Aromatherapy for an Aging Brain


Image courtesy of Jonathan Cohen on

Recently the town of Boulder, CO had a Walk to End Alzheimer’s. The disease is on the rise with nearly 44 million people worldwide suffering from Alzheimer’s or a related dementia. Current statistics show that 1-in-9 Americans over 65 has Alzheimer’s Disease (AD). Aromatherapy doesn’t have a solution but essential oils can help our brain as it ages.

Alzheimer’s is a type of dementia which affects neurons in the brain causing problems with memory, thinking and behavior. Research has shown that certain essential oil use can help those diagnosed with dementia but could also be a possible preventative measure. Scientists studied the inhalation of lemon and rosemary essential oils in the morning for dementia patients. They found that all patients showed cognitive improvement and concluded that “aromatherapy may have some potential for improving cognitive function, especially in AD patients.” So, starting your day with diffused lemon or rosemary essential oil may assist your brain today and in the future.

An aspect of Alzheimer’s, called sundowner’s, presents at sunset and causes agitation, confusion and impaired brain function. Numerous case studies include aromatherapy applications to help curtail these symptoms. Bergamot, sweet orange and ylang ylang have all been used via diffusion or when applied to a pajama collar to lessen the severity of sundowner’s.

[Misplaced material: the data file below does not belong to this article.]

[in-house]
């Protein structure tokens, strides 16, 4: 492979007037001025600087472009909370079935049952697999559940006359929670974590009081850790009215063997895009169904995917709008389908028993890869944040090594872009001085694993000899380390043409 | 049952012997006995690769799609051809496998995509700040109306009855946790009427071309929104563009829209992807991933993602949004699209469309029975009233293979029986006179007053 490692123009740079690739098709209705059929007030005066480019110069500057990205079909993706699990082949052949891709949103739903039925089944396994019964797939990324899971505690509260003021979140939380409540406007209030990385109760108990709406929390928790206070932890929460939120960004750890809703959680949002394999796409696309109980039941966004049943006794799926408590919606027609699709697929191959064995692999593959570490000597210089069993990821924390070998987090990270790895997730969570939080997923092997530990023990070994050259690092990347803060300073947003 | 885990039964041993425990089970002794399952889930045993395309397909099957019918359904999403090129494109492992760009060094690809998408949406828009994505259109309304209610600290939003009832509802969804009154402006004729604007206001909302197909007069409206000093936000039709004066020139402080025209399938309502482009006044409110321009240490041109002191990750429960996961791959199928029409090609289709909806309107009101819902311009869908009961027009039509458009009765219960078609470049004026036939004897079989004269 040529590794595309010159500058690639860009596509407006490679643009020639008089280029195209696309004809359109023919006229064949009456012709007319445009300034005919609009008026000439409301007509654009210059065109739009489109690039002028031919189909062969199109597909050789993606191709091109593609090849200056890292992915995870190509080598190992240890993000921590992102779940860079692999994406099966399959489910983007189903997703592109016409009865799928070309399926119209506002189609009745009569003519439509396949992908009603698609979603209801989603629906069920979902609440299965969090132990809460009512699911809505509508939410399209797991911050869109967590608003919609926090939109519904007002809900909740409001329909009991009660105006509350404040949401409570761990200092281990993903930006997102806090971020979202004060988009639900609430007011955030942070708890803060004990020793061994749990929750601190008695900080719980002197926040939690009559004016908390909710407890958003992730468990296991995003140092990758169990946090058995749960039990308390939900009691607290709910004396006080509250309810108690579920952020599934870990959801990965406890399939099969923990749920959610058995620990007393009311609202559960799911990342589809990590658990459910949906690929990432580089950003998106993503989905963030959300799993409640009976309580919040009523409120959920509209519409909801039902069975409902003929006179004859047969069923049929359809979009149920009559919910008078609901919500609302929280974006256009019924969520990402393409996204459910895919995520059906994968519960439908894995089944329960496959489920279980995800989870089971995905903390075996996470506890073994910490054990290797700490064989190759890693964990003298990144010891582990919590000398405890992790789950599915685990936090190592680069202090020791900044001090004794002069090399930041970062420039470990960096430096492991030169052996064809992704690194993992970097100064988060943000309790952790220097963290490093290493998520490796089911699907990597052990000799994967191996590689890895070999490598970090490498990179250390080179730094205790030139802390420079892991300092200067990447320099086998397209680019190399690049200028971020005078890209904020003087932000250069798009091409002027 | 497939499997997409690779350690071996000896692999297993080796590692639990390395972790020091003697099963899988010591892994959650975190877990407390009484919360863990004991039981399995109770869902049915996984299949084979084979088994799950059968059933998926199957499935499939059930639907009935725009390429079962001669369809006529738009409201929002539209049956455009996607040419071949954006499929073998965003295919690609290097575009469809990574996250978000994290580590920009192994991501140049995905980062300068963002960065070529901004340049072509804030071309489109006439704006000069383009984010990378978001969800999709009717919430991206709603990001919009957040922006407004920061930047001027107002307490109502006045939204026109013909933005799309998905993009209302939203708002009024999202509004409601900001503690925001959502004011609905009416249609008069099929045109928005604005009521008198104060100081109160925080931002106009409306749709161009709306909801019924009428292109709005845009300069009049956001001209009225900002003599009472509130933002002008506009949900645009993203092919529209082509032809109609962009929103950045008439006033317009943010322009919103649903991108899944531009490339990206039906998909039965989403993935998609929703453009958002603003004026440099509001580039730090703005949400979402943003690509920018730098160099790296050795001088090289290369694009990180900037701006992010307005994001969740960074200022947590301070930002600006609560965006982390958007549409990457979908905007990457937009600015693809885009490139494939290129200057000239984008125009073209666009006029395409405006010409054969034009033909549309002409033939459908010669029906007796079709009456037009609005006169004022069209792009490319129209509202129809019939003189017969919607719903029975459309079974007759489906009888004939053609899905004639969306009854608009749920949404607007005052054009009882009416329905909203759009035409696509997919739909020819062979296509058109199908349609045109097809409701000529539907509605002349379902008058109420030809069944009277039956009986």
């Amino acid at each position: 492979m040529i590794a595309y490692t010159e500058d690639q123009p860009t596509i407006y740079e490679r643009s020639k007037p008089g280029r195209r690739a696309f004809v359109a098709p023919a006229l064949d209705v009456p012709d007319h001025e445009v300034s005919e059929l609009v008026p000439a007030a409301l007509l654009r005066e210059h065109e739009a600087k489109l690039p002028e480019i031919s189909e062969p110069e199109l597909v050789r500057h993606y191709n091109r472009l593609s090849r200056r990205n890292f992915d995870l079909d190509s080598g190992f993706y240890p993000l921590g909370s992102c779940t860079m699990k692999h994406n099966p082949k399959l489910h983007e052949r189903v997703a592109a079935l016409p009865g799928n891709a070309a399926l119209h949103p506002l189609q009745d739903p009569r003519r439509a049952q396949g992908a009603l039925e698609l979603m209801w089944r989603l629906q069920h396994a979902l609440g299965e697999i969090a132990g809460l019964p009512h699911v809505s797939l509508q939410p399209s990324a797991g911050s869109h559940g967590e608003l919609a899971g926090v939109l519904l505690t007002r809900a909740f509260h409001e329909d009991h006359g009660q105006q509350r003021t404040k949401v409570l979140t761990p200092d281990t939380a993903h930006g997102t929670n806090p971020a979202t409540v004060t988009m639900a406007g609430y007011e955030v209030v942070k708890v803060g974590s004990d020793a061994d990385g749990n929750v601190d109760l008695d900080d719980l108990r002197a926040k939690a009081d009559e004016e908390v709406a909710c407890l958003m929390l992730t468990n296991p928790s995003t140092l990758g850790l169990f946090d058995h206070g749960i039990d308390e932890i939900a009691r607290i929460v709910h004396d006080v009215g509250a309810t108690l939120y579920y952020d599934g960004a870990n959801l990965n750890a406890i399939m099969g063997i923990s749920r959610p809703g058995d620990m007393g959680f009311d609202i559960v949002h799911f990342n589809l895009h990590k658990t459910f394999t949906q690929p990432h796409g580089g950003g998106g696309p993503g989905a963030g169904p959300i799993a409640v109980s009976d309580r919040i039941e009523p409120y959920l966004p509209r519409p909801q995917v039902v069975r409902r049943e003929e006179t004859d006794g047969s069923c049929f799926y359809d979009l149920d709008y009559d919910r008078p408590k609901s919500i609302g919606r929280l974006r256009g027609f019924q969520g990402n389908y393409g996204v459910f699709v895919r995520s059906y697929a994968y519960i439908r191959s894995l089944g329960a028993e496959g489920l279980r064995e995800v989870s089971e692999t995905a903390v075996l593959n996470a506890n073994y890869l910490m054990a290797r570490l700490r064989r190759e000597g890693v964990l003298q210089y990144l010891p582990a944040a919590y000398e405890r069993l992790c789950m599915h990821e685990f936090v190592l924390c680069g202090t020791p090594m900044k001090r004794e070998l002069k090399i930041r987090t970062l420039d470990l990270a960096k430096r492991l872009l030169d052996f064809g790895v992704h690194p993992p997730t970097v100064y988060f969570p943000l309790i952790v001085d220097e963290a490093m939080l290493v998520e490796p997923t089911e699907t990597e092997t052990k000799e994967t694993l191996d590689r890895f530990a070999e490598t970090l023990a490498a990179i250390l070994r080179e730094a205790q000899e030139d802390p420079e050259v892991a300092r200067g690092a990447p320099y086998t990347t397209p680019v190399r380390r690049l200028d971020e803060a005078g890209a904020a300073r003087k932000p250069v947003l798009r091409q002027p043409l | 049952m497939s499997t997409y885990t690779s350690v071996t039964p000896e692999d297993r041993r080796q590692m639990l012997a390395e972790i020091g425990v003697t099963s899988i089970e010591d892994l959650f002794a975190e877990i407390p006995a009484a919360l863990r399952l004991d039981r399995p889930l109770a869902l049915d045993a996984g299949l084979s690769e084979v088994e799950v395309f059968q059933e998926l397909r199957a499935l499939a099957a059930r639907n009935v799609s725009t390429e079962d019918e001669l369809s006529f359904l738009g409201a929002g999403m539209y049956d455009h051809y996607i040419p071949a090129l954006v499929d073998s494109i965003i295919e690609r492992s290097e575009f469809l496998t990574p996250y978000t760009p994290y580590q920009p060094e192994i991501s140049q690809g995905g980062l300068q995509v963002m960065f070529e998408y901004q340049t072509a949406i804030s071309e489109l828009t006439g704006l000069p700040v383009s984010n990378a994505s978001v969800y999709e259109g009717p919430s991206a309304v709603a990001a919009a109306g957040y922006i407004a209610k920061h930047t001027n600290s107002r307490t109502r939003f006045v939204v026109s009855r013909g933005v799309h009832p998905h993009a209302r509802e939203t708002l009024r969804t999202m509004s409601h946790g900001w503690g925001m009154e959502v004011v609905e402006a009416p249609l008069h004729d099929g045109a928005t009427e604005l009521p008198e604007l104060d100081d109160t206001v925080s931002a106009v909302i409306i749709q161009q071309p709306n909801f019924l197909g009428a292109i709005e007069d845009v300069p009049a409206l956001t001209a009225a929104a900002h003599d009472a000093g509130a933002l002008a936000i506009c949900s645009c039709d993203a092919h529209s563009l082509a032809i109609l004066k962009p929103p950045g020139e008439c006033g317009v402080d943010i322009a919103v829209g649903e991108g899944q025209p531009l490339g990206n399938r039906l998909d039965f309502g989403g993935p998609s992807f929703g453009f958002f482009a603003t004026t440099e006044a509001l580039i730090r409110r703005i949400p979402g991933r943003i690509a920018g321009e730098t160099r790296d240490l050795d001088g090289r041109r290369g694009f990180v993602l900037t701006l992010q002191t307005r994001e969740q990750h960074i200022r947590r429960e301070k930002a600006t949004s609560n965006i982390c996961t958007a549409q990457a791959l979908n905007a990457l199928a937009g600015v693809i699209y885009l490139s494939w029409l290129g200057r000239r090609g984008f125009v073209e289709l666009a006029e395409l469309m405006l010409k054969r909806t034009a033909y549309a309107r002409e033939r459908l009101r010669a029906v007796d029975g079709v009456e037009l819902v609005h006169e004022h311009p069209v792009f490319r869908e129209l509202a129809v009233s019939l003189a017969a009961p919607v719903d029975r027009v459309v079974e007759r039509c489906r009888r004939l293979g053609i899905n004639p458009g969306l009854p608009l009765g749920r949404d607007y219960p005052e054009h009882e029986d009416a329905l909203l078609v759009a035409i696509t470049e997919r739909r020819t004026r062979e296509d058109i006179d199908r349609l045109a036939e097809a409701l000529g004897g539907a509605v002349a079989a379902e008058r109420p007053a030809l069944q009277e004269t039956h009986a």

Studies also show that lavender essential oil reduced agitation and anxiety in dementia patients. When combined with lemon balm it forms a treatment to increase functional abilities and communication while decreasing difficult behavior. A moderate hand massage of the patient can be a way to introduce the oils into their care and calm them down. Add a drop of oil or blend to a teaspoon of unscented lotion and apply to your palms. Allow the patient to sniff your palms first, then gently massage their hand and arm in long, slow strokes. This activity can connect and relax both of you.

– I dedicate this post in loving memory of my father.

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